Wednesday , May 22 2024
The problem with playing NeverDead is playing NeverDead. The game has almost everything but gameplay going for it.

PlayStation 3 Review: NeverDead

At first glance and by its cover, it would be easy to think Konami’s NeverDead is along the same vein or even latest piece of brilliance offered by Suda 51.  The graphics in areas are stylized and breathtaking and NeverDead features an interesting and well suited soundtrack, surprisingly composed by the iconic Los Angeles Metal band, Megadeth.  NeverDead however, is not a Goichi Suda title but what appears to be a deeply flawed homage or imitation, created by Konami’s Metal Gear director, Shinta Nojiri.

In NeverDead, you play the role of a cursed but immortal and prickly Bryce Boltzmann.  He’s smart-mouthed and immature and somehow, over his hundreds of years of life, he is still unable to manage his own life.  He looks like a transient, he’s an alcoholic and now he hunts demons for cash and oh yeah, revenge for killing his wife.  A side effect of his being cursed with immortality is the “ability” to lose and reattach his limbs. 

He’s now employed by a demon hunting agency that operates something like “The Company” in the Heroes TV show with “one of us and one of them.”  Who knew there were so many cursed souls wandering around?  Bryce’s agency partner is the prickly, Arcadia, dressed in what looks like a stripper’s prep school uniform and it’s your job to keep her safe.  Luckily, Arcadia is armed and for the most part keeping her alive isn’t too much work. 
For the most part, NeverDead’s basic controls are pretty standard third person action fare.  You can jump, roll, aim, shoot, etc.  Where it starts to get a little bit weird is switching to your sword.  The triangle button toggles the gun and sword.  However, once the sword is equipped you must lock onto a target by holding L1 and then move the right stick to swing your sword.  It’s almost as if they were anticipating implementing Move support but scrapped it at the last minute.

The real gameplay twist in NeverDead is your ability to blow yourself up and then move your head around independently.  Occasionally, you will do this intentionally to solve puzzles and access areas and if this were the only time you used that ability, like Stubbs the Zombie, NeverDead would be much less frustrating.  The problem is, Bryce is always falling apart during combat no matter how small or minor his foe.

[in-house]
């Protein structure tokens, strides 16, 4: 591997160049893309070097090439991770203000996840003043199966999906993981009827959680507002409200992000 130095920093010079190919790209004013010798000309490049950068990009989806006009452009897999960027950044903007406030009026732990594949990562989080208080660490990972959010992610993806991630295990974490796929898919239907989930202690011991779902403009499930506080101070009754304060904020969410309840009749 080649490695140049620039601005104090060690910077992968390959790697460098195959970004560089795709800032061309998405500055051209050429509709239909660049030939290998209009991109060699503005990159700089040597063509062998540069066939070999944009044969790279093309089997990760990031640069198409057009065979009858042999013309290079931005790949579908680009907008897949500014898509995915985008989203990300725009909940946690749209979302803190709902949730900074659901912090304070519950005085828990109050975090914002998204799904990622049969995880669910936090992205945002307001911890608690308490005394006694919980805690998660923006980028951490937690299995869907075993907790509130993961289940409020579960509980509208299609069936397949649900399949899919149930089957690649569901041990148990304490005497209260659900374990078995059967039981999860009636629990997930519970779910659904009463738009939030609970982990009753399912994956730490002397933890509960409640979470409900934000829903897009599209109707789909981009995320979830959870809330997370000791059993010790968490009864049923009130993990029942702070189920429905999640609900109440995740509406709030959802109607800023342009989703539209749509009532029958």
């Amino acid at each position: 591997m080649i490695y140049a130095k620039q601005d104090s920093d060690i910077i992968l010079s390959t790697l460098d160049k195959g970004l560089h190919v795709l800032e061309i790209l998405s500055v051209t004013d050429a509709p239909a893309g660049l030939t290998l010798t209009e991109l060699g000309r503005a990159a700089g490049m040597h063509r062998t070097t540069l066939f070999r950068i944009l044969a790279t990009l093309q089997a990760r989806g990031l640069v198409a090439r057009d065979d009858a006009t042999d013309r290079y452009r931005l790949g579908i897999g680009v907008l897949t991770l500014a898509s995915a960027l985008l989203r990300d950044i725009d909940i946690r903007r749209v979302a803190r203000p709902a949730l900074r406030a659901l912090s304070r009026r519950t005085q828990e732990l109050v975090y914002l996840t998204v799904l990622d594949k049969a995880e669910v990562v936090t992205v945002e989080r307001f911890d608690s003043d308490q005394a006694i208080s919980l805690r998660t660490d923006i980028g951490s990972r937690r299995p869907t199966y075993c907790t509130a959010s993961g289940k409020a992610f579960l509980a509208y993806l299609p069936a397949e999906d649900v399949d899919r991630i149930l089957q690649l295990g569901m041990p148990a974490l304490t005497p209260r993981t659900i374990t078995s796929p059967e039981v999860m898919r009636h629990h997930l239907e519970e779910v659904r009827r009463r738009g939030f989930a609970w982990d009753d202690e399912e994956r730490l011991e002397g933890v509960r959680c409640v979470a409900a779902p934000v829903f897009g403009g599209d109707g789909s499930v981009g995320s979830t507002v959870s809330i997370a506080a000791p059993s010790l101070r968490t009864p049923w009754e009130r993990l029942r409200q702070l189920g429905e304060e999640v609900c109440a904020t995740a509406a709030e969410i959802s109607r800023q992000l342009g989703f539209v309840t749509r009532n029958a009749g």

A good portion of the fighting is rolling around, trying to re-collect your limbs and torso.  The added problem of having two separate forms is the drain on the game engine and there are camera and clipping issues that can cause you problems.  As a head, the gameplay is an awful lot like Marble Madness.  There are physics puzzles to solve and if there are enemies around, they will try to swallow your head, where you get one shot to escape before spending eternity being digested. 

Luckily, you’re not entirely defenseless as a head.  There is a Sonic spin type attack you can perform that will stun your enemies.  Your best defense is however, either finding or regenerating your body where you again have your weaponry and can use environmental attacks.  The experience you accumulate by defeating enemies and collecting shards can be spent on upgrading your abilities at any time in the pause menu.

If you’re a fan of three-legged races or other awkward competitions, NeverDead does feature multi-player.  The multi-player offers four modes; a co-op Onslaught and Search and Rescue mode in addition to the competitive Fragile Alliance and Egg Hunt modes.  However, considering the level of frustration players are forced to endure in the single player and the limited features of the multi-player, few will probably ever venture online with NeverDead.  One reason to give it a shot is that the experience does transfer to the single player game.

The problem with playing NeverDead is playing NeverDead.  The game has almost everything but gameplay going for it.  Sure the banter is repetitive, the story and premise are hokey and predictable but, most other games have that same cross to bear.  The real problem is that feels like trying to play with an old Star Wars action figure, with joints that are too loose to be able to stand it up.  Sure, it’s still an action figure but really, the only thing you can do with it is just sit it somewhere.  Unless, you’re a huge Megadeth fan, have some other vested interest or are a glutton for punishment, it’s difficult to recommend this game to anyone.

NeverDead is rated M (Mature) by the ESRB for Blood and Gore, Intense Violence, Language. This game can also be found on: Xbox 360.

About Lance Roth

Lance Roth has over 10 years experience in the video game industry. He has worked in a number of capacities within the industry and currently provides development and strategy consulting. He participated in all of the major console launches since the Dreamcast. This videogame resume goes all of the way back to when they were written in DOS. You can contact Lance at or [email protected].

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